When Apple’s legendary Worldwide Developers Conference rolled around earlier this month, I must admit that I was personally a tad disappointed at the lack of new hardware that many expected to be unveiled. Like many, I myself was secretly wishing that the company would unveil the next generation Apple iPhone. However, even without the presence of new hardware to show off, Apple’s developer conference wasn’t a blow by any stretch of the imagination.
One of the things that I found most intriguing was the “iCloud” service, which is expected to be unveiled a bit later this year. The ability to seamlessly synchronize files and collaborate efficiently with other users is a very promising development. Even though some will argue that Apple mimicked and stole ideas from other developers, I must say that the cleanliness of how things appear to be tied together make the upcoming service something that I believe will be an instant hit with consumers.
Having said this, even though iCloud hasn’t officially been released for general use by day-to-day users as of yet, I’m already wondering how long it will be until we see iCloud blossom out beyond a solely consumer-focused product into something able and ready to take on the cloud communications and collaboration needs of enterprises and even government agencies.
Just this week, Google became the exclusive cloud provider for the entire executive branch of the Wyoming state government. This comes after years of developing consumer and small/medium-business communications tools. With the cloud developments of Microsoft and even traditional software companies like VMware working on their own cloud-computing solutions, there is no doubt that the “cloud” field is a big target for many companies and quite obviously very profitable industry.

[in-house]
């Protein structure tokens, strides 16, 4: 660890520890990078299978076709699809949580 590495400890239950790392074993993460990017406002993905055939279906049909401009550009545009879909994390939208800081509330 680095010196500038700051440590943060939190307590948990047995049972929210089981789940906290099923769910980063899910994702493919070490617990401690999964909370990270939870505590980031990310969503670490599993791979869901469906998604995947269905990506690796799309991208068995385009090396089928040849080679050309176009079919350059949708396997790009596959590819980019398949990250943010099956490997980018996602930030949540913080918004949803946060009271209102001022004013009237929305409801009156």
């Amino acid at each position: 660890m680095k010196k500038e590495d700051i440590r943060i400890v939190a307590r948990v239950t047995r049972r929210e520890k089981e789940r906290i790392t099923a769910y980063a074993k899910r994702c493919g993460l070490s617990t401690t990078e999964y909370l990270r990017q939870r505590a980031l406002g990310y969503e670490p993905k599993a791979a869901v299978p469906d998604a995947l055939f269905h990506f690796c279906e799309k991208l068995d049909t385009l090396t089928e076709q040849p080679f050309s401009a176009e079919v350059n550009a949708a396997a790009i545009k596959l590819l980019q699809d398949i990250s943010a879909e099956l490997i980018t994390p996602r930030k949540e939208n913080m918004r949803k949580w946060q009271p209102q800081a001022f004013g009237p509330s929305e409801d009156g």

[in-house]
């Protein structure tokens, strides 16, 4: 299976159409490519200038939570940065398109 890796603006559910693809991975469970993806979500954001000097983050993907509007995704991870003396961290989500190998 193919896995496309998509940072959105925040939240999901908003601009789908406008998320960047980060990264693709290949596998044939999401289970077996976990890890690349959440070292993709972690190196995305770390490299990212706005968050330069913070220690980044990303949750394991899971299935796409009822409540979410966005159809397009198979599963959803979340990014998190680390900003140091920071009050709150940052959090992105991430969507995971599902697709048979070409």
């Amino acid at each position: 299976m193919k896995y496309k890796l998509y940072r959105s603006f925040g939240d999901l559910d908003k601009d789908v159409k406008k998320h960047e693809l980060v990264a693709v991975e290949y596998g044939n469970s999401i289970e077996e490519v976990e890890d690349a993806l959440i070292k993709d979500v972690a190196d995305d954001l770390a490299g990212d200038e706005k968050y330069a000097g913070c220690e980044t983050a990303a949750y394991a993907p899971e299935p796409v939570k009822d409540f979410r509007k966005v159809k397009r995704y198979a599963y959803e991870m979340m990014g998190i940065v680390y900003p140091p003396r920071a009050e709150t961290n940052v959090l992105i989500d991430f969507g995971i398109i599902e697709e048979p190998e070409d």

Having said this, even if Apple never built iCloud with the thought of expanding it into the business and government fields – and I’m pretty sure a company as large as Apple wouldn’t overlook such thing – it would be awfully wasteful of the company not to follow the money with business cloud services.
Really, businesses are flocking to the cloud left and right because the ability to have a more stable and readily available platform at a price often-times lower than what it costs to run similar systems in-house is simply too good to pass up. But when businesses (like the one I work for) evaluate cloud and out-sourced IT infrastructure, one of the things they always look at is the history of the company and service to ensure that they are capable of handling all of their needs. While developers such as Microsoft and VMware are typically seen as trustworthy and stable enough to handle business needs. For Apple, however, there may be a different case.
You see, iCloud will have to be on the market for a while before it can gain any reputation; good or bad. Even worse, Apple as a company doesn’t have a great history as a cloud provider. MobileMe, and .Mac before that were both services that many would consider to be “duds.” Would or will companies hold this against Apple?
At the same time, Apple already has a great standing in the business field. In only a few years the Apple iPhone has managed to become a big player in the smartphone market and is used by both consumers and businesses alike. The Apple Macintosh and even newer developments such as the iPad have made their way into businesses and have done very well, at that. That in mind, Apple isn’t in all that bad of a position.
What do you think? Would an Apple-drive business cloud product be a hit or a miss? Let us know in the comments!